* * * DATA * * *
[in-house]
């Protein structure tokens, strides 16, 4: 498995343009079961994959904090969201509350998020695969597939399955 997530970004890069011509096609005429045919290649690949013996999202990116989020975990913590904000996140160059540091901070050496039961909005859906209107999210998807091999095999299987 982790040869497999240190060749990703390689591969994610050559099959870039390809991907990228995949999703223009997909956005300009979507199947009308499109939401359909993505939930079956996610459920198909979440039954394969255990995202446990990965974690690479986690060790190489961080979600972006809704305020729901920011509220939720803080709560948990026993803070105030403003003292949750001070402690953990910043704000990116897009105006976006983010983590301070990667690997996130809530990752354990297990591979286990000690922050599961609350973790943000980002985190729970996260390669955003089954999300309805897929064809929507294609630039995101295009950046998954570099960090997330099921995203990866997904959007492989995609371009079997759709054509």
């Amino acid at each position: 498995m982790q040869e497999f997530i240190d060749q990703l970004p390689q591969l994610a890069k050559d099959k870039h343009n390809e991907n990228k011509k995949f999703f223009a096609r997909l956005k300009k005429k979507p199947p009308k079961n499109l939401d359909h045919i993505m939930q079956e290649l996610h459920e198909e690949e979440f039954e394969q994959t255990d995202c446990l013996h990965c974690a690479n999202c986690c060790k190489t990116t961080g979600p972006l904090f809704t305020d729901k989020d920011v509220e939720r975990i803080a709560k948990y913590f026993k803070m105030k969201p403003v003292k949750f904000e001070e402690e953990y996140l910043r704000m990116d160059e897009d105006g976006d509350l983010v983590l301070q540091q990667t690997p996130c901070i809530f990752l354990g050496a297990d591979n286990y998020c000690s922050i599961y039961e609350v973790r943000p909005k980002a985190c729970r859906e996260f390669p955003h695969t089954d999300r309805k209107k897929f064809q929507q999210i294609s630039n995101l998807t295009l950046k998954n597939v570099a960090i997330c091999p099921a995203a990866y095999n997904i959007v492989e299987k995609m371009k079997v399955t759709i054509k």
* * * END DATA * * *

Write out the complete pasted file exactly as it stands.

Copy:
[in-house]
């Protein structure tokens, strides 16, 4: 498995343009079961994959904090969201509350998020695969597939399955 997530970004890069011509096609005429045919290649690949013996999202990116989020975990913590904000996140160059540091901070050496039961909005859906209107999210998807091999095999299987 982790040869497999240190060749990703390689591969994610050559099959870039390809991907990228995949999703223009997909956005300009979507199947009308499109939401359909993505939930079956996610459920198909979440039954394969255990995202446990990965974690690479986690060790190489961080979600972006809704305020729901920011509220939720803080709560948990026993803070105030403003003292949750001070402690953990910043704000990116897009105006976006983010983590301070990667690997996130809530990752354990297990591979286990000690922050599961609350973790943000980002985190729970996260390669955003089954999300309805897929064809929507294609630039995101295009950046998954570099960090997330099921995203990866997904959007492989995609371009079997759709054509």
């Amino acid at each position: 498995m982790q040869e497999f997530i240190d060749q990703l970004p390689q591969l994610a890069k050559d099959k870039h343009n390809e991907n990228k011509k995949f999703f223009a096609r997909l956005k300009k005429k979507p199947p009308k079961n499109l939401d359909h045919i993505m939930q079956e290649l996610h459920e198909e690949e979440f039954e394969q994959t255990d995202c446990l013996h990965c974690a690479n999202c986690c060790k190489t990116t961080g979600p972006l904090f809704t305020d729901k989020d920011v509220e939720r975990i803080a709560k948990y913590f026993k803070m105030k969201p403003v003292k949750f904000e001070e402690e953990y996140l910043r704000m990116d160059e897009d105006g976006d509350l983010v983590l301070q540091q990667t690997p996130c901070i809530f990752l354990g050496a297990d591979n286990y998020c000690s922050i599961y039961e609350v973790r943000p909005k980002a985190c729970r859906e996260f390669p955003h695969t089954d999300r309805k209107k897929f064809q929507q999210i294609s630039n995101l998807t295009l950046k998954n597939v570099a960090i997330c091999p099921a995203a990866y095999n997904i959007v492989e299987k995609m371009k079997v399955t759709i054509k």